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2327Re: Edmund Morris Commentary

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  • SimonATL
    Nov 3, 2010
      Re: Edmund Morris Commentary


      Morris points out the frustration of the reformist crowd that became the Progressive Party. What Morris doesn't explain is that it was THIS very movement leftward by "reform" Republican wing and their exit from the Republican party that pushed the Republicans far to the right and made certain that they became the "Party of NO" from 1913-1929. These While some of the formerly Progressive Party leadership returned to the Republican party, others within the Republican party, such as Speaker of the House, Nick Longworth, even though he
      knew that his father-in--law, (he was married to Alice, T.R.'s first child) had his points, unwilling to surrender his privleges as a Republican leader would cynically refuse any support for T.R. and indeed, fought against his bid and would threw his hat into Taft's ring. This would be one more nail in the coffin of his marriage to Alice. Rather than subvert or capture the Republican party, far too many progressives ended in the lap of the Democratic party and pushed it towards previously unheard of leftist positions. Indeed, Wilson
      would adopt almost the entire Progressive platform by 1916 except for civil rights (he was an ardent segregationist and racist).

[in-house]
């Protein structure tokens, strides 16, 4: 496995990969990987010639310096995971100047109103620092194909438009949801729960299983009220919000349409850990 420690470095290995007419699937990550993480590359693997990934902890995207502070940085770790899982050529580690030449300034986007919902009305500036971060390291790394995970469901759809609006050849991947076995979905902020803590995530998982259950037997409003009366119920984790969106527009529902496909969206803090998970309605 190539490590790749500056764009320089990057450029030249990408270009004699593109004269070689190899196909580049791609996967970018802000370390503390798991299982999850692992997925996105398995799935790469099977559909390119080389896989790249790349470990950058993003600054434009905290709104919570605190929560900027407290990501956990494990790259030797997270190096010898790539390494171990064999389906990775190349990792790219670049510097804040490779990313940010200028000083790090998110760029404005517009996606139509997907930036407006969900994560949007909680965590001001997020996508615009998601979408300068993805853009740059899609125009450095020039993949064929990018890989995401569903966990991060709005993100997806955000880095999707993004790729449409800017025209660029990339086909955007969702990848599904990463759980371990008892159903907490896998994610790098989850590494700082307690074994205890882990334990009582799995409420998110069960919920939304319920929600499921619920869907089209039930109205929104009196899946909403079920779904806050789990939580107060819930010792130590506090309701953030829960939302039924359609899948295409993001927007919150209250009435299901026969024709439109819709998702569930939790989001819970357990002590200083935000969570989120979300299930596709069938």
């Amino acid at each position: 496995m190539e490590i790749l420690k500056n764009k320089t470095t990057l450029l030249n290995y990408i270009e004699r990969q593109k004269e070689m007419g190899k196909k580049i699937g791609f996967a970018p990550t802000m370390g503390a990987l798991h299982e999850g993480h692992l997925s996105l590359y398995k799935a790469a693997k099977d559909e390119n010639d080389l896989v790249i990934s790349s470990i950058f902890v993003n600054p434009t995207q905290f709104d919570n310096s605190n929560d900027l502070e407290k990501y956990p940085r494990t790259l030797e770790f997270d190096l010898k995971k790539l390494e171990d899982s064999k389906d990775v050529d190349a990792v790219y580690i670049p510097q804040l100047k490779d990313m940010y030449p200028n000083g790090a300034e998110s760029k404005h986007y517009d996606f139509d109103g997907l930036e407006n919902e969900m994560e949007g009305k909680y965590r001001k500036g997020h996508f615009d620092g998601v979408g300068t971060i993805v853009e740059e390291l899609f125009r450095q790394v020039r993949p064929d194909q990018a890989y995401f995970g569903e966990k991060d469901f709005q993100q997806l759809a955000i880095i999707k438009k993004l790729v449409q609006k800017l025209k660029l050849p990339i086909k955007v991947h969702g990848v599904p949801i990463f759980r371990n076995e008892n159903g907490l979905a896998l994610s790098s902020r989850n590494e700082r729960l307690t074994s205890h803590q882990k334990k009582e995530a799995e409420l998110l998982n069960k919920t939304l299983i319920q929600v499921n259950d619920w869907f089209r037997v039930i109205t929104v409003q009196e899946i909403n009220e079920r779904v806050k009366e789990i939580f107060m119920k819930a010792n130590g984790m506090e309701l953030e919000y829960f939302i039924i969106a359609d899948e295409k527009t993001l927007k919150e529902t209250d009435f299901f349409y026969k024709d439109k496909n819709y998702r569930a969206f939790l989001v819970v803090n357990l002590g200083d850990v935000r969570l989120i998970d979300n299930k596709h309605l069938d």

It is TOO bad that the Republican leadership literally "stole" the nomination from T.R. in 1912. With TR as President, it is very unlikely that Germany's brash Kaiser Wilhelm II, who deeply and sincerely idolized T.R., would have allowed himself to support Austria-Hungary in its decision to beat up on Serbia after
      the assassination of it's crown-prince, Arch-Duke Ferdinand. WW-I might have been averted and a obscure Bavarian former WW-I corporal named Adolph Hitler might never have gotten out of the bars of Munich.

      While today's Tea Party is seen by many as having almost none of the intellectual talents of T.R.'s fellow progressives, they certainly have all the Progressive's passion for reform. But its conservative right-leaning reform represents a repudiation of all of Obama's key initiatives and is certainly a throw-back to a much earlier much earlier political era - the 1950s.
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